A new report from the USDA identifies multiple reasons why honey bees are dying off in the United States.
Dr. Sonny Ramaswamy says most people do not realize how dependant we are on honey bees and other insects or animals that transfer pollen.
Dr. Ramaswamy is the Director of the National Institute of Food and Agriculture.
He says up to $30-billion, annually, in agricultural product depends on pollinators.
"Crops like almonds, cucumbers, apples, blueberries, alfafa seed and a whole host of others are directly dependent on pollination in order to be able to produce set fruit."
That process is in jeopardy, though, as large numbers of honey bees continue to die.
Zac Browning is a fourth generation beekeeper from North Dakota.
He says he lost more bees in the last year than he did in the previous year.
Browning says this is why we are on the brink of not having enough honey bees.
"There are certain periods where there is a pretty high demand for honey bees," says Browning, "where we are nearing or perhaps even beyond our capacity to fulfill. Specifically, related to the almond pollination early in the winter in California where hive numbers are naturally at their lowest through the course of the winter."
A wide range of stakeholders met last fall to figure out why the honey bees are dying.
A report released this week by the USDA summarized the conference.
Dr. Ramaswamy says the biggest takeaway is that there is not a smoking gun.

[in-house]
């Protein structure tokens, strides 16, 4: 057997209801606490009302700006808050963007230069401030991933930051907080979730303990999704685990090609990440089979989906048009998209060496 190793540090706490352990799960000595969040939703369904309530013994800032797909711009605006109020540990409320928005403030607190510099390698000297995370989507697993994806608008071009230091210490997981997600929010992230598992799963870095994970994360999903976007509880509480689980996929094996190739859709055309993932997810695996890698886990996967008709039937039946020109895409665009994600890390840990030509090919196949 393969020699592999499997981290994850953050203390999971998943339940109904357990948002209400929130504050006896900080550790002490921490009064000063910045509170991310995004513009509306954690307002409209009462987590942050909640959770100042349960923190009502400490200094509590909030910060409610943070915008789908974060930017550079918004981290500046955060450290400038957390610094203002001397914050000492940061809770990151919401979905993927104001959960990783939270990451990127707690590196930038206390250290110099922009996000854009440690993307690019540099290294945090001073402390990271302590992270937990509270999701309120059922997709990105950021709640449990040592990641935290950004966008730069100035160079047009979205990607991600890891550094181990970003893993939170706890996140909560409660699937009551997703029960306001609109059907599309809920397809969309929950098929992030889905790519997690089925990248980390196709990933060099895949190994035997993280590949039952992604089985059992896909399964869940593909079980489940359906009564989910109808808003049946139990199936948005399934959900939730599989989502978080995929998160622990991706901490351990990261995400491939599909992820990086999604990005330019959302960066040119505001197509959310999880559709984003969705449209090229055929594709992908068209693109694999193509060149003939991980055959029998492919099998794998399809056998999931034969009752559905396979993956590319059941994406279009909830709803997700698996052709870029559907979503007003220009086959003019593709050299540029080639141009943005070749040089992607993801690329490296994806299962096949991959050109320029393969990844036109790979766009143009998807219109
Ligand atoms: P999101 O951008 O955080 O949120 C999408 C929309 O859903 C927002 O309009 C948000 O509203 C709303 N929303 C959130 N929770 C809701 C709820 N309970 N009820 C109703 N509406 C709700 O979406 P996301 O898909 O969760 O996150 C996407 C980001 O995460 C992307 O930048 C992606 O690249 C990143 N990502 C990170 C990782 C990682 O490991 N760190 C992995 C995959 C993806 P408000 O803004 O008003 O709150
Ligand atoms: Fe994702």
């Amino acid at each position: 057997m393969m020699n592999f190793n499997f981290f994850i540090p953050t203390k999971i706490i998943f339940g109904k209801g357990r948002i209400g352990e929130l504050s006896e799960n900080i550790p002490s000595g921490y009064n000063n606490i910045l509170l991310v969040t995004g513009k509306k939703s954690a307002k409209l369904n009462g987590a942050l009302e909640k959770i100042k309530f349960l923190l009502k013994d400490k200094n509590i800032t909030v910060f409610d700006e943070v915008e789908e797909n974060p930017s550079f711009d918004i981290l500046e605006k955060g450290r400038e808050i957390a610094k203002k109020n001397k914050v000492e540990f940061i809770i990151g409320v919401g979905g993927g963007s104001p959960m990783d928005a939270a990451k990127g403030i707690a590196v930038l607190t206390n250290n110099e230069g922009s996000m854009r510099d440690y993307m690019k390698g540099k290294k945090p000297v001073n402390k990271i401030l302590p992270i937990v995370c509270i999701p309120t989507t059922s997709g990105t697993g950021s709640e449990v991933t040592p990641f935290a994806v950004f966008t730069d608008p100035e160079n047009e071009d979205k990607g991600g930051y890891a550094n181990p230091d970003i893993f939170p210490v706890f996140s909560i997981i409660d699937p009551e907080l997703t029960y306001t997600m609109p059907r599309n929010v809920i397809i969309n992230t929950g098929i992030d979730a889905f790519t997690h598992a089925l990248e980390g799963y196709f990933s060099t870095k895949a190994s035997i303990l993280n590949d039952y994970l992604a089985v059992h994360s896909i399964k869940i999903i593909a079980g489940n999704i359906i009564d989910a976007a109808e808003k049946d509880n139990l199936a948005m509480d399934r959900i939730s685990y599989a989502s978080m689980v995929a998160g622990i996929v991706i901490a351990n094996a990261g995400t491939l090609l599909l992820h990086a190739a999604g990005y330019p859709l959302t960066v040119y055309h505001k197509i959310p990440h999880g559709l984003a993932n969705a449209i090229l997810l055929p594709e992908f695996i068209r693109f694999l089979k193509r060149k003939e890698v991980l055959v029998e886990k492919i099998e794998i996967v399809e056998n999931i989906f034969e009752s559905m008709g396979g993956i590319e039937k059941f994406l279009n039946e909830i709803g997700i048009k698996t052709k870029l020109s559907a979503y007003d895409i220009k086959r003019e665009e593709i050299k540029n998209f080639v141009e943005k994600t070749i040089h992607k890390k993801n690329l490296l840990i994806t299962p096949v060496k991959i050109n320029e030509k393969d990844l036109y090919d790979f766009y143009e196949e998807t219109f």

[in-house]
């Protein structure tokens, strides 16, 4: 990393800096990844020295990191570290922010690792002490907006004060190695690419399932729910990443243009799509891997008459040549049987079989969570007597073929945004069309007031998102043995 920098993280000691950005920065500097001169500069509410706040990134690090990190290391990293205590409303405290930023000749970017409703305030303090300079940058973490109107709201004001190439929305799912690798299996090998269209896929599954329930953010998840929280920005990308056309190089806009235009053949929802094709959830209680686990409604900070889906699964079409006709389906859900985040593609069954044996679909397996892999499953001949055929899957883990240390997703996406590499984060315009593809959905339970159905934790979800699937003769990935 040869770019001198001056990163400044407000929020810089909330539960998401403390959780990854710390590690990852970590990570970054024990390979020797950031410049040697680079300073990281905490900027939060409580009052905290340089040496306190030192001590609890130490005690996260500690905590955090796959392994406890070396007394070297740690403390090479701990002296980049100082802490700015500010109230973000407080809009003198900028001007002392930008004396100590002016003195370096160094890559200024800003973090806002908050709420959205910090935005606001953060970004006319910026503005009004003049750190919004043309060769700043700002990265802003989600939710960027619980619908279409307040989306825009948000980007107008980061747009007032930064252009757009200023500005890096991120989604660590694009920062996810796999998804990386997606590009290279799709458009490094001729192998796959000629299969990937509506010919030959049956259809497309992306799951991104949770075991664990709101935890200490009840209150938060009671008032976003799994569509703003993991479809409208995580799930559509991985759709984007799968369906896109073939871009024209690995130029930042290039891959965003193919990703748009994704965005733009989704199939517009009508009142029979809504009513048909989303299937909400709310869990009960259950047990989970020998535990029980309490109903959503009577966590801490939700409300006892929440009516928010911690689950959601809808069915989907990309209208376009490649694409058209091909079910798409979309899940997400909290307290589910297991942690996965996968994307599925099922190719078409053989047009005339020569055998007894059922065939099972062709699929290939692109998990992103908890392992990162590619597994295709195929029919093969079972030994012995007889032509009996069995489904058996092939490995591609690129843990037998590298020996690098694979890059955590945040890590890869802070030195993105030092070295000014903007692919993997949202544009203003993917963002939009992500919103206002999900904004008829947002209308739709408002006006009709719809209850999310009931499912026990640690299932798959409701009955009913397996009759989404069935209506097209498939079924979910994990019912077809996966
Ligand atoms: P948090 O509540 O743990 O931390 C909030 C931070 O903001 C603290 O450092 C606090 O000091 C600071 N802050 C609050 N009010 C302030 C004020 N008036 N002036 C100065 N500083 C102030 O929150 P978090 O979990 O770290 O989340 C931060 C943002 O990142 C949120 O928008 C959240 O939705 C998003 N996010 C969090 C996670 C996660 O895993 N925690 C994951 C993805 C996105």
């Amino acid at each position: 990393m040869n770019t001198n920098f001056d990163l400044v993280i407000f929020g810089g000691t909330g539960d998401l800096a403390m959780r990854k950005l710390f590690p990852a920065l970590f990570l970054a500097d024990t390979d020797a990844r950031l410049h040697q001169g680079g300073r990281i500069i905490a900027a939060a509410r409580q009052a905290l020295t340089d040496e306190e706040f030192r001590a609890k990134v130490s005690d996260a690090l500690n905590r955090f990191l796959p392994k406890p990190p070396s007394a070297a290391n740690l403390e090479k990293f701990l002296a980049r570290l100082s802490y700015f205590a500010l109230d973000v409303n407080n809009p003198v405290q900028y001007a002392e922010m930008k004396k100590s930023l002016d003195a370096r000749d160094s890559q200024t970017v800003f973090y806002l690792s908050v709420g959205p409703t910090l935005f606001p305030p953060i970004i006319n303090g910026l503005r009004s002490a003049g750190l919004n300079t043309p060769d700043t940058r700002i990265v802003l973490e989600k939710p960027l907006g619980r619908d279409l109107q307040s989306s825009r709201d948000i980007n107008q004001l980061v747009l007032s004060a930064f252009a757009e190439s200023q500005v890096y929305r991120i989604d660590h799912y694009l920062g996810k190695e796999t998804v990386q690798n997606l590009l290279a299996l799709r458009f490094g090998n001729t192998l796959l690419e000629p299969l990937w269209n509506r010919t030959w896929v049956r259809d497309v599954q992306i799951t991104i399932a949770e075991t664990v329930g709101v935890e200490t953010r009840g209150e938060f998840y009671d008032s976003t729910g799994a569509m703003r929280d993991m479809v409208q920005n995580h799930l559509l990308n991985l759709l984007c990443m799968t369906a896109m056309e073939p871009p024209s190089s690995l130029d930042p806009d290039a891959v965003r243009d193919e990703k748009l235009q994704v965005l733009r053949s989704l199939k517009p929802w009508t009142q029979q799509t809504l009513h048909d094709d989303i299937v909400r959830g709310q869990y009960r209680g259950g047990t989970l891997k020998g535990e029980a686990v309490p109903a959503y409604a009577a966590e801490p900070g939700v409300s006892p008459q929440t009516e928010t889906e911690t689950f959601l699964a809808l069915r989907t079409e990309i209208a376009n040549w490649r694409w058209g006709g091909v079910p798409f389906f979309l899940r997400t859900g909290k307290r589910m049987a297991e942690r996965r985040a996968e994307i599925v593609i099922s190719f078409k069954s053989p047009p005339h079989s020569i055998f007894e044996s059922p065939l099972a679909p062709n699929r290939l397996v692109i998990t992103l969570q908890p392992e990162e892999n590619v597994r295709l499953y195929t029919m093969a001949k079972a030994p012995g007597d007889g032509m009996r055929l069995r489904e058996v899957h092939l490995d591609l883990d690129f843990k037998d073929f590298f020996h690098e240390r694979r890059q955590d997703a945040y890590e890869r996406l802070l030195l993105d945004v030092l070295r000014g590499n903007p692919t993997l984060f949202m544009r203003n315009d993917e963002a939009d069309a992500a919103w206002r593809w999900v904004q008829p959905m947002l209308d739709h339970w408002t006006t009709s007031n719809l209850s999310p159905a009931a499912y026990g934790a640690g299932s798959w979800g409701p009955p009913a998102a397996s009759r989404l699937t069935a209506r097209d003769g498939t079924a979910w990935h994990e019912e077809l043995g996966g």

"The decline in pollinator health that we have observed in recent years is truly due to a whole host of factors," says Dr. Ramaswamy. "Parasites and disease, genetics, poor nutrition and pesticide exposure, so you can't really parse one out as being the smoking gun."
According to the report, the number of honey bee colonies has been cut in half since the late 1940’s.
Colonies are also dying at a rate of 30% per year over the last few winters.
Ramaswamy says the effort to reverse those trends is far reaching.
He says agencies are working to add pollinator-friendly habitats to federal lands and to encourage ranchers and farmers to do the same.
Zac Browning says making additional land available is important especially as large-scale farming operations have overtaken the natural habitat for honey bees.
"The system just isn't supporting the bees as it used to," says Browning, "in that there is not habitat and what is left on the perifery is not enough of a buffer to keep the pesticides and contaminents out of their food and out of their hives."
The EPA says it is also working with farmers, seed companies, beekeepers and pesticide companies on the best practices for pesticide use.
The agency says it is not going as far, though, as the European Union in banning certain products that have been blamed for killing honey bees.
Those involved in last fall’s conference say this report is the first step in the lengthy process of restoring honey bee colonies to their previous levels.